United Kingdom Power Report Q4 2013 - New Market Research Report

From: Fast Market Research, Inc.
Published: Wed Sep 18 2013

BMI View: While it is clear the UK must press ahead with plans to secure its long-term energy supply if it is to avoid a power crunch, progress has been slow and hopes are now being pinned on the country's Energy Bill and its various provisions. Although we maintain that the bill is muddled - with the UK's focus on a very broad range of options raising questions about the economic viability of pursuing them all as the country emerges from a recession - the government's plans to encourage cleaner gas-fired generation (under the Gas Generation Strategy) and greater adoption of renewable technologies look to be some of the more feasible aspects of the country's energy strategy. As a consequence, although the economics of coalfired generation will make the fuel a more profitable way to generate electricity in the short term, the utilisation of gas for power generation is forecast to increase gradually, with David Cameron's claims that 'no regulation must get in the way' of shale gas exploration creating potential upside to our long-term forecasts.

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Despite the fact a vast number of power plants are likely to be shutdown or mothballed due to emissions reduction policies, the UK has hitherto failed to attract sufficient investment into its power sector. With around a fifth of existing installed electricity generating capacity due to be taken offline over the next 10 years, and electricity consumption set to rise (albeit slightly), the UK is heading for an energy deficit that could result in supply disruptions from around 2015/2016 unless the government addresses the issue.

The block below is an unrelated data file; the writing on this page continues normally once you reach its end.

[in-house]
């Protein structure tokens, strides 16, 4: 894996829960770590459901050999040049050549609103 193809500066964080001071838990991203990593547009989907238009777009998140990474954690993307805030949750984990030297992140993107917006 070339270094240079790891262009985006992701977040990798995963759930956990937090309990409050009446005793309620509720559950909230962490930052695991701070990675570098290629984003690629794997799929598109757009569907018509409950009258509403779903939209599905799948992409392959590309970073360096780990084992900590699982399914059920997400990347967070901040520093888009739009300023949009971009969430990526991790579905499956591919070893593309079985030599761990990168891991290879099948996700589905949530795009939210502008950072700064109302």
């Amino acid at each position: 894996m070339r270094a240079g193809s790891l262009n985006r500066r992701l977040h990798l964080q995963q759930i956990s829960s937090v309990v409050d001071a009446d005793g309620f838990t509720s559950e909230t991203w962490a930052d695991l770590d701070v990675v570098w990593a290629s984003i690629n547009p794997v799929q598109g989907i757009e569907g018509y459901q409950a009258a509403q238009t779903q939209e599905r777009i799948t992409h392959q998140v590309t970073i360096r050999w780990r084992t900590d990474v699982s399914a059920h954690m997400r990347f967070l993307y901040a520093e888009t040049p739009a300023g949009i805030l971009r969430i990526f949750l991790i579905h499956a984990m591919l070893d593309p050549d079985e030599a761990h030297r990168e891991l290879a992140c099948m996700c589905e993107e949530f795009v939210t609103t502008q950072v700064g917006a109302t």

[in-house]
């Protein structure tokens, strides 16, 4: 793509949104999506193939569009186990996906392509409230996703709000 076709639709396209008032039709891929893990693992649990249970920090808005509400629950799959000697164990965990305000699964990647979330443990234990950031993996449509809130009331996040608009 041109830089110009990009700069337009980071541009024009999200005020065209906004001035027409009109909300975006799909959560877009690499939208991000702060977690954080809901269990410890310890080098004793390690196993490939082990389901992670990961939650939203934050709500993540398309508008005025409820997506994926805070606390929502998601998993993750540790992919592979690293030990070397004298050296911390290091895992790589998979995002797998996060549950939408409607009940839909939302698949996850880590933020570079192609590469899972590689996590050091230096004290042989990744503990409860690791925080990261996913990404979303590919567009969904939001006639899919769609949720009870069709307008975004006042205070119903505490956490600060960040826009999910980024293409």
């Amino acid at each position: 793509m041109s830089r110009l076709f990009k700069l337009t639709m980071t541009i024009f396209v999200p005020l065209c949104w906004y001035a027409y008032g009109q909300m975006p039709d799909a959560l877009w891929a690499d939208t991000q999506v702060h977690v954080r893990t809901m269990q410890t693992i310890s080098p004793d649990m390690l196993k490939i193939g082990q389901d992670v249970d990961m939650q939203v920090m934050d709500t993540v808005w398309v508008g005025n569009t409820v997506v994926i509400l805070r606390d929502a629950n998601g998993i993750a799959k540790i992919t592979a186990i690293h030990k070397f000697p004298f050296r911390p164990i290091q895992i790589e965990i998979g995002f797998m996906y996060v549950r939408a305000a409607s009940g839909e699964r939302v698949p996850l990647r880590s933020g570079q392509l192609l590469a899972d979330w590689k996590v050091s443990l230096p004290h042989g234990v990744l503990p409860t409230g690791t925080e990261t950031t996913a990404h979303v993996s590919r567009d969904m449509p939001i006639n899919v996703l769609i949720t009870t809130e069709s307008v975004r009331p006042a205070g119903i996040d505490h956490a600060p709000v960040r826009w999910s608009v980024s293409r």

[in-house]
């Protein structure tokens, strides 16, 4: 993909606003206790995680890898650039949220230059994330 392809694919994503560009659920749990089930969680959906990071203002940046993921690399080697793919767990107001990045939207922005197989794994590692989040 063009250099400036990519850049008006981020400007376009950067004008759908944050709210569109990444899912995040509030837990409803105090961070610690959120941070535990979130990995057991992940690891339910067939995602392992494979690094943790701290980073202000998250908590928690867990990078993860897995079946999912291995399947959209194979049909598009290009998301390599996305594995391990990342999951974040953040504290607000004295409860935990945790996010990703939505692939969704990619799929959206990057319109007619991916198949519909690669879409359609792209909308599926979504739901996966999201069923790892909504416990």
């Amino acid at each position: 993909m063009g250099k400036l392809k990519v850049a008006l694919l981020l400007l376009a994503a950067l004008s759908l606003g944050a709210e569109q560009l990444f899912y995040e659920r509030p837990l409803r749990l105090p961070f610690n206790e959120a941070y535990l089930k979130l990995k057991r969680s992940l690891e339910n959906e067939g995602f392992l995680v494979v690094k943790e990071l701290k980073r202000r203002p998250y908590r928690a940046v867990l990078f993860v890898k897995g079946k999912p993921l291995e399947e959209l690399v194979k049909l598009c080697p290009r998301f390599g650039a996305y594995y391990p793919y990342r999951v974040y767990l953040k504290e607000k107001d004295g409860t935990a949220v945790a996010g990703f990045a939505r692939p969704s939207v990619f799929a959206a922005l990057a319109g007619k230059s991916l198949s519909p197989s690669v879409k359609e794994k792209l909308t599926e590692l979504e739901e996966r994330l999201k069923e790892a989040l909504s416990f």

We have highlighted previously that the country's Energy Bill, which should be signed into law in 2013, will be crucial in establishing a policy that can secure the UK's energy future. Yet, while the Bill includes provisions on decarbonisation, Electricity Market Reform (EMR) and nuclear regulation that go some way towards ending speculation and outlining a strategy for replacing power capacity, we believe the UK's energy policy is a product of a difficult compromise between the two coalition partners - with differences over policy likely to become more pronounced as the Conservative Party and the Liberal Democrats fight the 2015 general election on separate platforms. As a consequence, we question whether the aims of the bill can actually be realised in practice.

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